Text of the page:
Kiev Chamber Choir
Mykola Hobdych conductor
Recorded 2008 at St. Michael’s Cathedral, Kiev
Engineer: Andrij Mokrytskij
Project coordinator: Tayisa Yurieva
Recording by Kyiv Choir Productions
Co-production of Kyiv Choir Productions/ECM Records
Hear, O Lord, when I cry with my voice:
have mercy also upon me, and answer me.
The Book of Genesis tells us that in the beginning was the Word and that the Word was sound. But what if it was music? What if God, in contemplating the creation of Creation, sang being into being? If so, it might have sounded something like the Sacred Songs of Valentin Silvestrov. In this seventh ECM album devoted to the Ukrainian composer’s music, we thusly encounter a sense of space unique to the Russian liturgy: the more the voices unify in movement, the more they lift from one another like temporary tattoos, leaving behind mirror images that wash away with baptism into infinite oneness with the Holy Spirit. Sin as sun. Firmament as fundament.
Under the direction of Mykola Hodbych, the Kiev Chamber Choir likewise turns breath into physical substance, each particle activated by thrum of flesh and shaping of air. Although divided into separate collections, Silvestrov’s compositions are together a whole song—if not a song of wholeness. Their liturgical relationships, in other words, expound on mysteries of faith through an abiding faith in mysteries. The grandest statement in this regard is to be found in the Songs For Vespers (2006), which undoes two millennial knots to reveal the single thread within. “Come, Let Us Worship” invites listener and singer alike to set ancient jewels in a modern crown. Its shifting harmonies are sunrays incarnate, each taking ablution by shadow. Soloists blot the remaining songs with their supernova curls, each a messenger of immaculate peace. Among them, alto Tetiana Havrylenko glows without the need for a telescope, revealing the inner venation of sung text, as would a carpenter in wood when staining a table. Tides do not ebb and flow here on a horizontal plane, but revolve in many directions around the surfaces of natural grammars. It is only by brush of torch that their script becomes discernible to the human ear. As the music nurtures its exponents, it riddles temptation with intensities of understanding only found in scripture. Voices change their clothing in a vestry of the heart until their constitution is indistinguishable from the blood that fills its chambers. And in the slumber of a “Silent Night,” footprints leave their impressions in plush snow, extending from a childhood when the world’s shadows were merely the stuff of storybooks and dreams, now creeping into a lagoon of basses.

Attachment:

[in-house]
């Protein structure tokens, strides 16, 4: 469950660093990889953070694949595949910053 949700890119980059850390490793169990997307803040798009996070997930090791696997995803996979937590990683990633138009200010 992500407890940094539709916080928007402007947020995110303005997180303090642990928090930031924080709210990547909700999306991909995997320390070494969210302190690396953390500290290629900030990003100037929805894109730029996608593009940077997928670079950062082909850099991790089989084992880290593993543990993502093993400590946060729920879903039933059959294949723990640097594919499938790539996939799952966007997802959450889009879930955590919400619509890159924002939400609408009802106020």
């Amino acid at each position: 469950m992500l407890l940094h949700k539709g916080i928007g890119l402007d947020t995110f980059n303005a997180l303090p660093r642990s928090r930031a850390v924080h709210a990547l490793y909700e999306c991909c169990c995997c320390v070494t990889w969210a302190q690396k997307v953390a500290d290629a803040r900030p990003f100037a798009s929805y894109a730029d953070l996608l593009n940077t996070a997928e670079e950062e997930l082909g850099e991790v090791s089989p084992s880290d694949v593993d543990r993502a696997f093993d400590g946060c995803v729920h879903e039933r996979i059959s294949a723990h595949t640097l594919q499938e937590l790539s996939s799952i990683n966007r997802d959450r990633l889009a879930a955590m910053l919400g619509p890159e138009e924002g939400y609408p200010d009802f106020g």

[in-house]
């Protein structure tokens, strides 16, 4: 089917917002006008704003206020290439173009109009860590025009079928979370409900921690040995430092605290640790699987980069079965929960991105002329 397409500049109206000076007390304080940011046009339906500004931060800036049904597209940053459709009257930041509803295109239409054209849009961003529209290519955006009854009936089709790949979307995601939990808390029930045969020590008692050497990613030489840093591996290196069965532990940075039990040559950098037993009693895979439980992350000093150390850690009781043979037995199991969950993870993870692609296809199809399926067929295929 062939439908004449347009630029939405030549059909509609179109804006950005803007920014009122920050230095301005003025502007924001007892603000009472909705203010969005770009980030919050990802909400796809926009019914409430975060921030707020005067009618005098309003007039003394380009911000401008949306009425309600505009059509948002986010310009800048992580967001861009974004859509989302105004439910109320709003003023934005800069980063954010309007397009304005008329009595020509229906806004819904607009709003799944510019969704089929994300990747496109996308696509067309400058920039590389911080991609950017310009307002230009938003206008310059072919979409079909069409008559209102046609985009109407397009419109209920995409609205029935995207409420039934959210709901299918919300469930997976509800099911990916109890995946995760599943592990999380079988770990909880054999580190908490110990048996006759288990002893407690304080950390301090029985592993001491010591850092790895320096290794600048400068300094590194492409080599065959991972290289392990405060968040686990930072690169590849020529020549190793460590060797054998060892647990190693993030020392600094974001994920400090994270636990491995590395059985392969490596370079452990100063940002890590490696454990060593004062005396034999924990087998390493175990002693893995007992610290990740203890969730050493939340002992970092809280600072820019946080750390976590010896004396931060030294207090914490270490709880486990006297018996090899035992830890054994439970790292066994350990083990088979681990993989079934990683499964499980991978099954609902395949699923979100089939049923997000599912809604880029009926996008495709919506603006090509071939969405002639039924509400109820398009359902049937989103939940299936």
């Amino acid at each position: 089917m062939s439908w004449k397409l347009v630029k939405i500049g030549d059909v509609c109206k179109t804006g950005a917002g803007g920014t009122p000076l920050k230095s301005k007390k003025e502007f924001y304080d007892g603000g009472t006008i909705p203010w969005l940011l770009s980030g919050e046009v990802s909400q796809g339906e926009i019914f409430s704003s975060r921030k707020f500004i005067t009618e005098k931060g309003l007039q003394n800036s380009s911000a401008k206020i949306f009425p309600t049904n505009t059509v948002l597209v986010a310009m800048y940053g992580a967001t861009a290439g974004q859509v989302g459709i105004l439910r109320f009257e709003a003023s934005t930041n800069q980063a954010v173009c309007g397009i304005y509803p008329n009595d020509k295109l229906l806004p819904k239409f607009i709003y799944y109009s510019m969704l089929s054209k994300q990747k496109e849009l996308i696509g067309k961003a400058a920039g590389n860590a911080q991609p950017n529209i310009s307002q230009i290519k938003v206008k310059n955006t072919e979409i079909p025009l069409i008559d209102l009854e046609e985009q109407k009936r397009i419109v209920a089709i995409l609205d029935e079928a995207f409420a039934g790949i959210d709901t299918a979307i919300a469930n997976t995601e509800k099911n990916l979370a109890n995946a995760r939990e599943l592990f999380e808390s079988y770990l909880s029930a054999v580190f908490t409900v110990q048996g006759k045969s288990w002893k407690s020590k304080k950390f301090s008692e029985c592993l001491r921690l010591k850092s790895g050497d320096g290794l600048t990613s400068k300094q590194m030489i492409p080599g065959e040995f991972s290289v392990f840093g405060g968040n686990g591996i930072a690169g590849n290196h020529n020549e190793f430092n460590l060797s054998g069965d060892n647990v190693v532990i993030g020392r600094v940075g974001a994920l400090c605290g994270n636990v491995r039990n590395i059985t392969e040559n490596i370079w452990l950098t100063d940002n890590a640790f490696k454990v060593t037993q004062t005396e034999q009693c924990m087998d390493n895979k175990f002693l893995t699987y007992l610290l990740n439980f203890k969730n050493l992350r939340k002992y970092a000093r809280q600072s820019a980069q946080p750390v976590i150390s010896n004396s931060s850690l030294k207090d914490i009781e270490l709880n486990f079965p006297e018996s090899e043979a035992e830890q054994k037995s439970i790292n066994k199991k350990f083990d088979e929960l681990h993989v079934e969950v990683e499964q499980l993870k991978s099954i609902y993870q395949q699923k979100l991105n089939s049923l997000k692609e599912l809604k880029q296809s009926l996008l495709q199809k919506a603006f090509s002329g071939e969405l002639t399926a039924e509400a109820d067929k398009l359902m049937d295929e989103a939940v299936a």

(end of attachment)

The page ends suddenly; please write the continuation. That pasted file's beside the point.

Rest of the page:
The Psalms And Prayers of 2007 overtake more distant mountains with their sunrise. On their watery surface floats the contradiction of a mortal life, which reaches upward even as it sinks into pleasure. In thinning the scrim of resistance to love, these melodies demonstrate one’s relationship to God as a process. Each glorifies a name that cannot contain its own holiness. With so much brightness to drink in, it is all one can do to keep from drowning. A trio of diptychs follows with further psalms and refrains. At once brooding and angelic, these cycle through pity and forgiveness and bend under the grind of faith and action. All roads then lead to the Three Spiritual Songs of 2006, by which mirrors and eyes change places, so that it is we who come to reflect ourselves.
Silvestrov’s output, much like his input, has always been concerned with memory. In this instance, it is a memory of birth that haunts the soul in search of knowledge before creation. In response to that original song, which gave us life and bodies with which to know it, only song can suffice. These are the lullabies that sustain us when the world cages us and turns out the lights. These are the hymns that remind us of the weary when we enjoy the comforts of congregation and rest.
(To hear samples of Sacred Songs, click here.)